Sign language rights for deaf children bring a unique perspective to bear in the fields of both disability rights and language planning. This is due to the lack of recognition in existing case law of the right to language in and of itself. Deaf children are frequently deprived of early exposure to a fully accessible language, and as a consequence may develop incomplete knowledge of any language. Thus, in the case of deaf children the concept of sign language rights encompasses rights that are ordinarily viewed as more fundamental to human equality. This paper will take as a starting point the historical treatment of the enumerated disability ground in the Canadian Charter of Rights and Freedoms’ section 15(1) guarantee of equality rights. We argue that in order to meet deaf children’s specific biological and linguistic needs, these children’s right to sign language also needs to be recognized as an analogous ground for protection from discrimination. Sign language rights are framed in terms of an immutable characteristic of all children, namely the biolingual process for language acquisition. The biolingual process is the experiential and innate ability to acquire language.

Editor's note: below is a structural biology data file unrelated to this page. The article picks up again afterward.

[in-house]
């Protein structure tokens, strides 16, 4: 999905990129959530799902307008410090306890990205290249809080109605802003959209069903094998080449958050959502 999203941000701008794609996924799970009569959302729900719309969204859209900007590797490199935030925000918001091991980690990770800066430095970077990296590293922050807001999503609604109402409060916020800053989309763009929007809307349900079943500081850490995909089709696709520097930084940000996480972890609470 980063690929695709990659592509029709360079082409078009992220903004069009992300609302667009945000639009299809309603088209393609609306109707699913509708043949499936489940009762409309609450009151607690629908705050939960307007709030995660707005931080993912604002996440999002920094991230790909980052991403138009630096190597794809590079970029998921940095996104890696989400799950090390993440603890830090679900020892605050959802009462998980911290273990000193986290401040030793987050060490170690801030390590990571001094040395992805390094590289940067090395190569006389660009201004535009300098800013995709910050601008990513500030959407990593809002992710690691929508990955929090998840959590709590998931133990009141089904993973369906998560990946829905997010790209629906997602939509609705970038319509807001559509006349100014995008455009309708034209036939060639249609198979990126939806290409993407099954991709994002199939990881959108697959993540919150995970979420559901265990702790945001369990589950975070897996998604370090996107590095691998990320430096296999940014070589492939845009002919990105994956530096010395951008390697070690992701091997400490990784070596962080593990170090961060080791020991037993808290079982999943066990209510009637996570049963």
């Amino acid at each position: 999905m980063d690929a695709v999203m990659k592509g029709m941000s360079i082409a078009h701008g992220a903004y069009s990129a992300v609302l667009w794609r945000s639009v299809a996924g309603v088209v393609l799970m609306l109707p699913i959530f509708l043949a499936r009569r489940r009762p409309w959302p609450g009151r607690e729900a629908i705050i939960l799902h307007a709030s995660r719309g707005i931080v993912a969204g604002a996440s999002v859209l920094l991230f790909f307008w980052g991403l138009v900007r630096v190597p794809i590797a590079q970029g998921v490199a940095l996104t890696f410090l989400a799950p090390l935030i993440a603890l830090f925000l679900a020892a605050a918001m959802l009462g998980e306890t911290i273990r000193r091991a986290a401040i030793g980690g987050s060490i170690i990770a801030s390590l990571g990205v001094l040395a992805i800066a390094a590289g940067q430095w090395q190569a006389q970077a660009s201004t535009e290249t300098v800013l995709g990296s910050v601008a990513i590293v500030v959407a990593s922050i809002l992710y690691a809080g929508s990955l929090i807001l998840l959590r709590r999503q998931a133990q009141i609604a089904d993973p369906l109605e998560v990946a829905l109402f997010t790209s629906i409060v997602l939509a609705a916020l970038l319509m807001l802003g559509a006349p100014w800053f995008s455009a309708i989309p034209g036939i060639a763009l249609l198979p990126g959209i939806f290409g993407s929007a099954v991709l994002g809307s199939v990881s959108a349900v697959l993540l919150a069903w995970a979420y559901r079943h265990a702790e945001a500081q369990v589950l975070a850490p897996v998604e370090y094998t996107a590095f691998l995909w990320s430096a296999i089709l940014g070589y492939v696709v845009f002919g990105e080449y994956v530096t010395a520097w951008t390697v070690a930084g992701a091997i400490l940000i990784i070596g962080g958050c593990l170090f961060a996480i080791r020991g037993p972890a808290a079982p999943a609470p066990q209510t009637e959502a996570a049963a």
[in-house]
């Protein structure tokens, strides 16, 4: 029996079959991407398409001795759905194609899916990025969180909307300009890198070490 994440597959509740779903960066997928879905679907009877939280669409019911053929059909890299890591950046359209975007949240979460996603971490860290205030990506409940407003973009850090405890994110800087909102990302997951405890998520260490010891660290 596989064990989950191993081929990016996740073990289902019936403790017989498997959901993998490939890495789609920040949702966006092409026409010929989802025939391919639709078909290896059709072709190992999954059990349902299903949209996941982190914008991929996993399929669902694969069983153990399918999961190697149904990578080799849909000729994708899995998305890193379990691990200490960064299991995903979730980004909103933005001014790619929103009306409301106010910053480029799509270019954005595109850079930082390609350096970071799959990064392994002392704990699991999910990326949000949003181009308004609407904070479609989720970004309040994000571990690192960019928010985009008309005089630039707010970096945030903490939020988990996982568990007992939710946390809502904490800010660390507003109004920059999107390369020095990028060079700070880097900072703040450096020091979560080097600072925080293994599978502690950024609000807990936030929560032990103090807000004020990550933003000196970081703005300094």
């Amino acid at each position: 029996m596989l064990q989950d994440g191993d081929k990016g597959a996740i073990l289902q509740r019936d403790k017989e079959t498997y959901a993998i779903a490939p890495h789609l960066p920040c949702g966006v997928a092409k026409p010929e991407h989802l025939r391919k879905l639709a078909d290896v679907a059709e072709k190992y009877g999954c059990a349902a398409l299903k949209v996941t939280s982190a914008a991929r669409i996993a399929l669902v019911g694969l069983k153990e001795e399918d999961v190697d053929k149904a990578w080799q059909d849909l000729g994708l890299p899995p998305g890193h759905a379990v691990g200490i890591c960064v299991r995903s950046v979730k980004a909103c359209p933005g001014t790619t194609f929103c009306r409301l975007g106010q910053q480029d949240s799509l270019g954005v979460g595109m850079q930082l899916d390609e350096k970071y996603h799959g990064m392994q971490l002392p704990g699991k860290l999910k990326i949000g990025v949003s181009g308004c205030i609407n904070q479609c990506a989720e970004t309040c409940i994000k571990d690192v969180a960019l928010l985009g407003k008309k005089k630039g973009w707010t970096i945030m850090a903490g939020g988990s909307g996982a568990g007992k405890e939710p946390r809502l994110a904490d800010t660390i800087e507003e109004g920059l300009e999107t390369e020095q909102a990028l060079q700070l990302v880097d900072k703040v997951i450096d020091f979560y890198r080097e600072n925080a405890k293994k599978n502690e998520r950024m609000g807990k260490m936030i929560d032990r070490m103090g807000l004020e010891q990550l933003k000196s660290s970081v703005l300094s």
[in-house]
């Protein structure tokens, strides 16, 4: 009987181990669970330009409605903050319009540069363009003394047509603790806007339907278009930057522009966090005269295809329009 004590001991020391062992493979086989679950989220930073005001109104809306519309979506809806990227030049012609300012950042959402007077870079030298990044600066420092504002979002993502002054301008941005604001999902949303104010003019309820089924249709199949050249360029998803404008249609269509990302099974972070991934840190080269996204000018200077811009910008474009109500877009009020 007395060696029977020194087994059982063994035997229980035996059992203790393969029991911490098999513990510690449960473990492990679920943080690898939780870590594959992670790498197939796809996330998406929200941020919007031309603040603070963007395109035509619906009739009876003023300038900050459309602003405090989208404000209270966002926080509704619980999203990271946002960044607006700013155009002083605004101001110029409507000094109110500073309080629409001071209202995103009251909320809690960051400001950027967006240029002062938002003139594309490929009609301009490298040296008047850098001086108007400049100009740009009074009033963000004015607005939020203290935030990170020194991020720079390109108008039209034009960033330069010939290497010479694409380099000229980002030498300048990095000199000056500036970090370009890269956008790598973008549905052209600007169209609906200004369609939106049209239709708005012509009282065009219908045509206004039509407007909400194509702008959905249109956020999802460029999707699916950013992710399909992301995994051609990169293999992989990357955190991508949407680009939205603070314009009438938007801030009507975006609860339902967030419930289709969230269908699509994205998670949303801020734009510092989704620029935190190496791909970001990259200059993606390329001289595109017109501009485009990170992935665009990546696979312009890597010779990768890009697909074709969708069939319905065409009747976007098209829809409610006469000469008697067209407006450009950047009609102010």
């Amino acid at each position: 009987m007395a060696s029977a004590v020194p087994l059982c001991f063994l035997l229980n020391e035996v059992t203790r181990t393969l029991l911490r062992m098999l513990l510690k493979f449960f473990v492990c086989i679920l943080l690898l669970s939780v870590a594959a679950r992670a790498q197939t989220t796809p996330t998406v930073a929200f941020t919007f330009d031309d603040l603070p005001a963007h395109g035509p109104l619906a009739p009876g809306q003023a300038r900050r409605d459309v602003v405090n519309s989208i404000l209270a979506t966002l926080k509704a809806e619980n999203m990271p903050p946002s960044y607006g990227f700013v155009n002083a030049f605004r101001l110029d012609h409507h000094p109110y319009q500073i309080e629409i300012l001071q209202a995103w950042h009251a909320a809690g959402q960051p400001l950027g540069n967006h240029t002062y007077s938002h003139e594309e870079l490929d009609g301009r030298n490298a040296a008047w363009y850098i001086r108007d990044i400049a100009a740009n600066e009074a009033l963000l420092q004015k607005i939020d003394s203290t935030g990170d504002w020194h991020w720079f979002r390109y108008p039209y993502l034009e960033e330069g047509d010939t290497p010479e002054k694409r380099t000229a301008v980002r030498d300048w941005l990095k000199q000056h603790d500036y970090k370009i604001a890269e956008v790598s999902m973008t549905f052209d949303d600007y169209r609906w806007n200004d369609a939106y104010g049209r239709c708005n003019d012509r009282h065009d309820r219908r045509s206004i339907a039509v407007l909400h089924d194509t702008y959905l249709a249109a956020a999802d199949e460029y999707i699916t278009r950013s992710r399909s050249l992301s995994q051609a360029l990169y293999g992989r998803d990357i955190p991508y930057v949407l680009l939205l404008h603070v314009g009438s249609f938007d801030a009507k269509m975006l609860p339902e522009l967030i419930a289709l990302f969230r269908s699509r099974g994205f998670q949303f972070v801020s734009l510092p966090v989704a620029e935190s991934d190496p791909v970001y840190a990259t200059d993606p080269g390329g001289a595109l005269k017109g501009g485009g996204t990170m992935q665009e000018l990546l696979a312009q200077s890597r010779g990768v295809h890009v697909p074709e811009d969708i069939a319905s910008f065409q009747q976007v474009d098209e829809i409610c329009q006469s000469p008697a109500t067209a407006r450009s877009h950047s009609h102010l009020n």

Additional Metadata
Persistent URL dx.doi.org/10.15353/cjds.v6i1.331
Journal Canadian Journal of Disability Studies
Citation
Paul, J. (Jennifer), & Snoddon, K. (2017). Framing Deaf Children’s Right to Sign Language in the Canadian Charter of Rights and Freedoms. Canadian Journal of Disability Studies. doi:10.15353/cjds.v6i1.331